As luck may have it, even beleaguered brands make gems every once in a while. But as good as a car or truck may be, luck doesn’t always favor those whose saving grace comes at the last minute.
There’s very little in the car market that we outright hate, but a little schadenfreude sometimes makes life a little more interesting. For Friday the 13th, we compiled a list of five great cars that faced five very unlucky situations. Just as they were getting to the top of the games, becoming the best versions of the vehicles they represented, their lives were chopped short. We’d say better luck next time, but these vehicles will likely never have one.
When the first Oldsmobile Aurora hit showrooms for the 1995 model year, it was easily the best-looking car of any GM brand. In fact, it was probably one of the best cars General Motors had at the time, and it was later used as the basis for the Cadillac Seville STS in 1997. But the first-generation car was big and cumbersome, and with its myriad of technology features came a greater myriad of electronics issues. When the second-generation Oldsmobile Aurora debuted for the 2001 model year, it fixed all of the previous generation’s problems. And it made the car a sportier, better vehicle overall—dare we say world-class in a time when General Motors’ accountants still strangled its design and engineering departments. Unfortunately, it was doomed from the start, as General Motors announced in 2000 it would be winding down the 100-year-old brand. The car lingered on until 2003.
Consider the Plymouth Prowler a last hurrah from a dying brand as the curtain lined with a guillotine blade came falling down. It was a dream car in every sense, created by designers let loose to build a modern hot rod. Initial cars in 1997 came with a 214-horsepower 3.5-liter V-6. After going on a one-year hiatus, the 1999 Plymouth Prowler returned with a 253-horsepower version of the same engine and more paint color choices than just purple. Though it only came paired with a four-speed automatic transmission, the Prowler was always considered more of a boulevarder than than a proper sports car. As it turned out, after Mercedes-Benz parent company Daimler purchased Chrysler, it quickly wound down the Plymouth brand, rebadging the roadster as a Chrysler in 2001 and its final year in 2002. But “Chrysler Prowler” never sounded as good as the car’s more alliterative name. It was replaced with the unloved Chrysler Crossfire.
Pontiac has a storied history of muscle cars. Heck, Pontiac created the muscle car! Arguably, it saved its best one for last, though. The Pontiac G8 showed up on American shores for the 2008 model year as a rebadged Australian-market Holden Commodore sedan. It had V-6 or V-8 power, rear-wheel drive, a modern six-speed automatic, plenty of space, and a good helping of style. It was often called a BMW on a budget, a compliment for the $30,000 car if ever there were one. And in its top model, called the Pontiac G8 GXP, it came with a 415-horsepower, 6.2-liter V-8 from the Corvette and a six-speed manual transmission. So what happened? GM’s 2009 bankruptcy happened. GM was forced to pare down its lineups, and Pontiac lost out. Pontiac only imported 1,829 G8 GXPs to the U.S., and about half of them came equipped with the $695 manual transmission option, making it a rare car, indeed.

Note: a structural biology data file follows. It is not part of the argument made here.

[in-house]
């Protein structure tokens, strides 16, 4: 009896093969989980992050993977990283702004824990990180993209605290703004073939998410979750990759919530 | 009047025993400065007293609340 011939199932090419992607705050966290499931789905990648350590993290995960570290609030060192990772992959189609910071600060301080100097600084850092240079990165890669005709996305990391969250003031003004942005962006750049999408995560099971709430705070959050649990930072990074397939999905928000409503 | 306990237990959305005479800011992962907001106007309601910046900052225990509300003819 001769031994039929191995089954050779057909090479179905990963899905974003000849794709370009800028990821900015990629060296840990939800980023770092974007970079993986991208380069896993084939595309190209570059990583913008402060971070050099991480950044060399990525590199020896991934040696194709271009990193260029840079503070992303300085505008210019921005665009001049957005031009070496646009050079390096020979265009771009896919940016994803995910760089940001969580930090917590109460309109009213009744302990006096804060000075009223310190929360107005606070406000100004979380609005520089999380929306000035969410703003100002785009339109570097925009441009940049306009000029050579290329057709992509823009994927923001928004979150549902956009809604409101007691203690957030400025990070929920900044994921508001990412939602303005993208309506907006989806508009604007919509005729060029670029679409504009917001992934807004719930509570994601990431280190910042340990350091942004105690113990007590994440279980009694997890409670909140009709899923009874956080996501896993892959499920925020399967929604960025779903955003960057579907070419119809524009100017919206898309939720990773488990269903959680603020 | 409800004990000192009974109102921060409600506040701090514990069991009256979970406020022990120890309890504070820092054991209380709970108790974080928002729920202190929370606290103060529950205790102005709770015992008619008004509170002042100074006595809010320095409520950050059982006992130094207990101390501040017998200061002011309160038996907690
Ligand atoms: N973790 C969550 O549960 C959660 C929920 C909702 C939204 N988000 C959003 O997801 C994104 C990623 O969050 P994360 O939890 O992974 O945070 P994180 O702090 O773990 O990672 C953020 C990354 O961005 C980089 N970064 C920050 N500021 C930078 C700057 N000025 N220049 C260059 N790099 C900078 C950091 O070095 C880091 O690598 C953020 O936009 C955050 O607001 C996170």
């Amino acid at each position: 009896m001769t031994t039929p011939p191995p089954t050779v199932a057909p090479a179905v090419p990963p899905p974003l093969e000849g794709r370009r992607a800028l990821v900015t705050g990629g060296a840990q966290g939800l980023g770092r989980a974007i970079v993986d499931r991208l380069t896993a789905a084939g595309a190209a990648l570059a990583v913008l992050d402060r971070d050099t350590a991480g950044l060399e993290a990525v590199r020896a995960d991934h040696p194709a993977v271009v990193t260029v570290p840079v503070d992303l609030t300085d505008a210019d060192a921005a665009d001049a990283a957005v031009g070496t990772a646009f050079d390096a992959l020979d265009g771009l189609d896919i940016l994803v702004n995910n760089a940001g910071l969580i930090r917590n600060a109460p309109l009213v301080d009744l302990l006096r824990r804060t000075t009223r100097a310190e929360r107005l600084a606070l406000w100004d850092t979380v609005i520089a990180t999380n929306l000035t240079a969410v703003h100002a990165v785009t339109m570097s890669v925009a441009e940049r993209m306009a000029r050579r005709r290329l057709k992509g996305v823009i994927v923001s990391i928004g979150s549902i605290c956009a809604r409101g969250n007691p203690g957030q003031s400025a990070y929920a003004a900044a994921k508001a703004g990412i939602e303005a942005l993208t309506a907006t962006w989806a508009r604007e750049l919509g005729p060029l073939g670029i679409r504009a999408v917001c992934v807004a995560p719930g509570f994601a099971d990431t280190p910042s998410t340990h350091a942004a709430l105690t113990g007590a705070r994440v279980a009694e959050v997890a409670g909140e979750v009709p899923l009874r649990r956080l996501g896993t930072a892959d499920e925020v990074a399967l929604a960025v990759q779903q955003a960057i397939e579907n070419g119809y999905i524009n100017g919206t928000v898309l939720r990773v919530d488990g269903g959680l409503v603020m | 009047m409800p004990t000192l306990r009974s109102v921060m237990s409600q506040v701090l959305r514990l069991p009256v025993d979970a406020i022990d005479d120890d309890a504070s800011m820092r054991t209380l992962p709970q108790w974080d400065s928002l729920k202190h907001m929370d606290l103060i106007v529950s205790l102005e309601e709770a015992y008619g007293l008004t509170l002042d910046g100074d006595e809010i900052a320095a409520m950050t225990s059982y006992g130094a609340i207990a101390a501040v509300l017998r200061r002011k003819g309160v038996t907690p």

The Saab 9-5 had received little attention for more than a decade due to the brand’s inability to turn a profit and GM facing much bigger problems like an imminent bankruptcy. But Saab was planning a new 9-5 midsize sports sedan; just a little late. The car debuted as a 2010 model to modest fanfare. It wasn’t the car Saab needed to return to its lovable Swedish roots, but it was a very good start. It came standard with a turbocharged 2.0-liter four-cylinder engine or an optional 2.8-liter V-6. It even had all-wheel drive available. But it was too little too late. The Saab 9-5 was too far along in development to scrap—word had it the 9-5 might be rebadged as an Opel or uplevel Buick—but GM instead put the brand on the block for sale. After numerous suitors, financial peril, and a blocked sale to Chinese suitors, Saab ended its run in early 2012. A wagon version and a future generation of the smaller 9-3 hatchback were expected but never saw the light of day.
Saturn came about as a “Different kind of car company,” designed to reinvent GM’s sales practices and the way it built and sold cars. In the 1990s, it was even succeeding, selling almost 400,000 the plastic-bodied S-Series cars annually. As an encore, Saturn branched out with a compact crossover, the Vue. In its first generation, it had plastic body panels and a Honda-sourced V-6 engine; it was otherwise lackluster. But its second generation, Saturn ditched the plastic body panels and developed it for an international audience with help from GM Europe and GM Korea. The result was a much more formidable vehicle that came with a choice of four-cylinder, hybrid, or two V-6 powertrains. It, too, faced the chopping block in the wake of GM’s 2009 reorganization, making it a future candidate for the Orphan Car Show. GM considered rebadging it as a Buick to keep it on sale in the U.S., but later decided to bring out the Chevrolet Equinox and GMC Terrain for small crossover duties. However, there’s a footnote to this particular sad story. Chevrolet relaunched the Vue last year as the Captiva for fleet services, giving the other crossovers a buffer from facing rental car duties. In a few years, it’ll likely be possible to pick one up without much trouble if you’re a fan of the Euro-designed Saturn Vue, a vehicle that was actually one of the better ones in its class at introduction.